Perception, be it negative or positive, can be formed, can emerge or can be built up for many reasons and by different factors, both suddenly as well as over a period of time. Often those reasons and factors can be false, concocted and misleading. Psychologist Jerome Bruner has developed a model of perception through his research. According to him, people go through various processes to form perceptions. Psychologist Alan Saks and Gary Johns believe that there are three components to perception. The other experts have given a definition of perception and explained its components of the perception in their own ways.

The media, both electronic and print, plays a great role in leading the public to form a positive or negative perception. Negative media propaganda can make a hero into zero or a zero into hero. More or less the similar thing can be said in relation to a political party. We have known and seen many personalities in the world who have made history. We would not be able to know them had the media not had unearthed them. As US President Borak Obama, in his book, Audacity of Obama, rightly said “I am not what I am, but what media made me to be.”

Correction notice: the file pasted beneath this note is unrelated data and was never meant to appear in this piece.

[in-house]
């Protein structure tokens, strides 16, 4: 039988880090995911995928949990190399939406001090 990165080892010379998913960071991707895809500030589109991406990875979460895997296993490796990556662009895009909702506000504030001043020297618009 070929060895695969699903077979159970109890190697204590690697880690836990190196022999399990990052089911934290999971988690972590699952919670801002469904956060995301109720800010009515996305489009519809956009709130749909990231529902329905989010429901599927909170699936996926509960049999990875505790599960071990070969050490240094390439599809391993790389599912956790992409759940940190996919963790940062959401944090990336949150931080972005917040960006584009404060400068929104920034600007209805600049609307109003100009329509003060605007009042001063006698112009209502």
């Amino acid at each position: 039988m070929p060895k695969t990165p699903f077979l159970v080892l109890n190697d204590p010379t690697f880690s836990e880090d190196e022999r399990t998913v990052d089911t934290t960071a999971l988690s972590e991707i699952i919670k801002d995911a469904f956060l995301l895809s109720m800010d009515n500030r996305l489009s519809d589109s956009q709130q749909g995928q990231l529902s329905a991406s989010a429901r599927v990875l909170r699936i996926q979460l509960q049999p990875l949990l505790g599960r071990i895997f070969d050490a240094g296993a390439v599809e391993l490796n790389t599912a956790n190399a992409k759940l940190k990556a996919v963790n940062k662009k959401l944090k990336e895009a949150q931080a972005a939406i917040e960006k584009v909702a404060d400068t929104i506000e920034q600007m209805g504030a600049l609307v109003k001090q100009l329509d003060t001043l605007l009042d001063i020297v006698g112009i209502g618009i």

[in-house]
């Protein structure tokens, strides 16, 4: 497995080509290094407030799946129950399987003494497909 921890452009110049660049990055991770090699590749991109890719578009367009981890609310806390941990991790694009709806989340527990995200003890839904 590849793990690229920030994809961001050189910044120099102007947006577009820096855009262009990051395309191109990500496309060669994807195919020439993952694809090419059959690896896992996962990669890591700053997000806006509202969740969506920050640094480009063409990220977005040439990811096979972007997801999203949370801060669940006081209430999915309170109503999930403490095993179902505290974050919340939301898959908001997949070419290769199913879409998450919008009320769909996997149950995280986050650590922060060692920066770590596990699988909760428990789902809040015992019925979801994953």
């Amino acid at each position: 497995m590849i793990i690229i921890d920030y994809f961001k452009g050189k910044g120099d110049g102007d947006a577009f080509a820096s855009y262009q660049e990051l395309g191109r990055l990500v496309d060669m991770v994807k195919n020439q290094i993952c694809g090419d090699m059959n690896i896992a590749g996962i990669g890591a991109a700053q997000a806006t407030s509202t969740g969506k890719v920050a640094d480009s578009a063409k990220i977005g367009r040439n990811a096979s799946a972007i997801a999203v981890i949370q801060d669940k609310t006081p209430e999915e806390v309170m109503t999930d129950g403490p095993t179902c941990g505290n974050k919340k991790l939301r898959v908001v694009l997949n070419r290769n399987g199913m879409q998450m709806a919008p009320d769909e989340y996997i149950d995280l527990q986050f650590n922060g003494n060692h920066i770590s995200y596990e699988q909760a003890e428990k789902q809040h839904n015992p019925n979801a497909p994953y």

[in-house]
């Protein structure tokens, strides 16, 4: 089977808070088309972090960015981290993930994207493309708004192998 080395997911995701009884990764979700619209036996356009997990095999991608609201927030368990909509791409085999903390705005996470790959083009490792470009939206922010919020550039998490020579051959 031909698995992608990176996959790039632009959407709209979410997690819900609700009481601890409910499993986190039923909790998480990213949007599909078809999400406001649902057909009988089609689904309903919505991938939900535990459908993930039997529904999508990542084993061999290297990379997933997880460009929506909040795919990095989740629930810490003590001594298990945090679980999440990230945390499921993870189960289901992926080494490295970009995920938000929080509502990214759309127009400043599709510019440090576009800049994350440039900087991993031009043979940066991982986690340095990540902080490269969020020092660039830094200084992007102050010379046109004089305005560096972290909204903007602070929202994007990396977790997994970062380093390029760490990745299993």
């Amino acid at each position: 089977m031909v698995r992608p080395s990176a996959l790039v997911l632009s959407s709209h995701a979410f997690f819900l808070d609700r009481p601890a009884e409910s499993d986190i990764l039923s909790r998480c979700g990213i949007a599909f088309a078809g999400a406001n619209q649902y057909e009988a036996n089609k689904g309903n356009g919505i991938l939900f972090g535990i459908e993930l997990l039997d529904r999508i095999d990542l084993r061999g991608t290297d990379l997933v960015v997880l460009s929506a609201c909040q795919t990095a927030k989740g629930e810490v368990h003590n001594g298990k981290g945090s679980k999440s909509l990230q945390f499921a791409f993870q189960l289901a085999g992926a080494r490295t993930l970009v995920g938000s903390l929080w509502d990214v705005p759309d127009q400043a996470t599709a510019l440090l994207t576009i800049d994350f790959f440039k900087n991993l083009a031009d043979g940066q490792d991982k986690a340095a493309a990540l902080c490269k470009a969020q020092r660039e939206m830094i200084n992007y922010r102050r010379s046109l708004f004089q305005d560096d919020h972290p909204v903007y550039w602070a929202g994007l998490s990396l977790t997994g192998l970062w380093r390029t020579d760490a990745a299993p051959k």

Politics is a very difficult and complex area. In theory, the politics should be the fight of ideologies and policies in decent and democratic ways. Unfortunately, this is not happening, at least in developing countries. There, politicians tend to promise to build bridges where there are no rivers! While healthy and ideological politics can take the nation forward, nasty politics and smear campaigns can pollute the environment of society and destabilise the whole nation. In developing countries, the beauty of democratic norms - such as, mutual respect, politeness, tolerance, consensus and honesty - appear to have been replaced by revenge, disrespect, hostility and character assassination. In those societies, issues become led by common perceptions rather than by evidence or merit.